A Song Of My People, Should They Accept Me

by candleships

Mirror, mirror, shiver me timers,

three shots of rum and it’s not any clearer

to the people I’ll run in to later tonight,

to the pictures I’ll be taking under darkened lights,

that I was not built for beauty.

 

I was built for walking.

 

I come from a people who haven’t forgotten the roots left behind

when they were pulled like weeds, culled like beasts,

and corralled onto the path to their future.

 

I was built in their honor,

built in the image of the tears they trailed in their wake,

the tears that blossomed into the white rose: Neakita.

 

I was built to let them stand again, out of red earth from Oklahoma,

the people who crawled from a hole in the ground and into the flaming sun,

and flourished under it.

They do not deserve these scars.

 

Twenty-two hundred miles of death-dotted trails,

carrying only blankets reeking of disease, $50 to spend, and a loaded gun,

it’s no wonder there’s a grave every step of the way.

There still is today.

 

So, Lax Bro, I wasn’t built to be pretty.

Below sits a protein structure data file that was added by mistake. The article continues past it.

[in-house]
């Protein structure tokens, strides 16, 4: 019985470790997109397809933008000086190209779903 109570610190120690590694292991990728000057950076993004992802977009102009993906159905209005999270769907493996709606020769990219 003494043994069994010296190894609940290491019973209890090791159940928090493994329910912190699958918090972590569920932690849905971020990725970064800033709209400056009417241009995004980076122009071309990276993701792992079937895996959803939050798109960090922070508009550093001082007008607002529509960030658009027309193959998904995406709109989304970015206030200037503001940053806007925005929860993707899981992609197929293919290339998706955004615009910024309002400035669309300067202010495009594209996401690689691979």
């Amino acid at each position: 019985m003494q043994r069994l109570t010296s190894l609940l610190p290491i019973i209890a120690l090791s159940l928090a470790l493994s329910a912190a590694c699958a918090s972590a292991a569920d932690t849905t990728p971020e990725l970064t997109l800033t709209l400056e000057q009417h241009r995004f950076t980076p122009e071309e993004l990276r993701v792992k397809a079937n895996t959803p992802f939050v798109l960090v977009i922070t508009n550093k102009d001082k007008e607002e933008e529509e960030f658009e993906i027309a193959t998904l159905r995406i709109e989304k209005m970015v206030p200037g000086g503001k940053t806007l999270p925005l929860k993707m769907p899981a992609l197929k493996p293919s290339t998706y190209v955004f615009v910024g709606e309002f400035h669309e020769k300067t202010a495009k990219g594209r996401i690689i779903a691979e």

And Lacrosse? More like Stick Ball, war’s little brother,

not played but fought across the plains.

Do not test me.

And don’t you dare desecrate the sport my people created

with your poor excuse for a personality.

I’ll cut any blanket you give to me in two.

 

I was built in their honor,

not to be pretty:

The gap between my teeth closed with seven years of dental work,

almond sliver eyes, cheekbones high and strong,

overlapping digits on my fingers and toes:

A, Chahta sia.

Yes, I am Choctaw.

I am of Chickasaw too, and

I was built to uncover this part of my culture.

 

So let me remember.

Lean on me while we walk together.

Katimma ho hotupa?

Tell me: where does it hurt?

 

 

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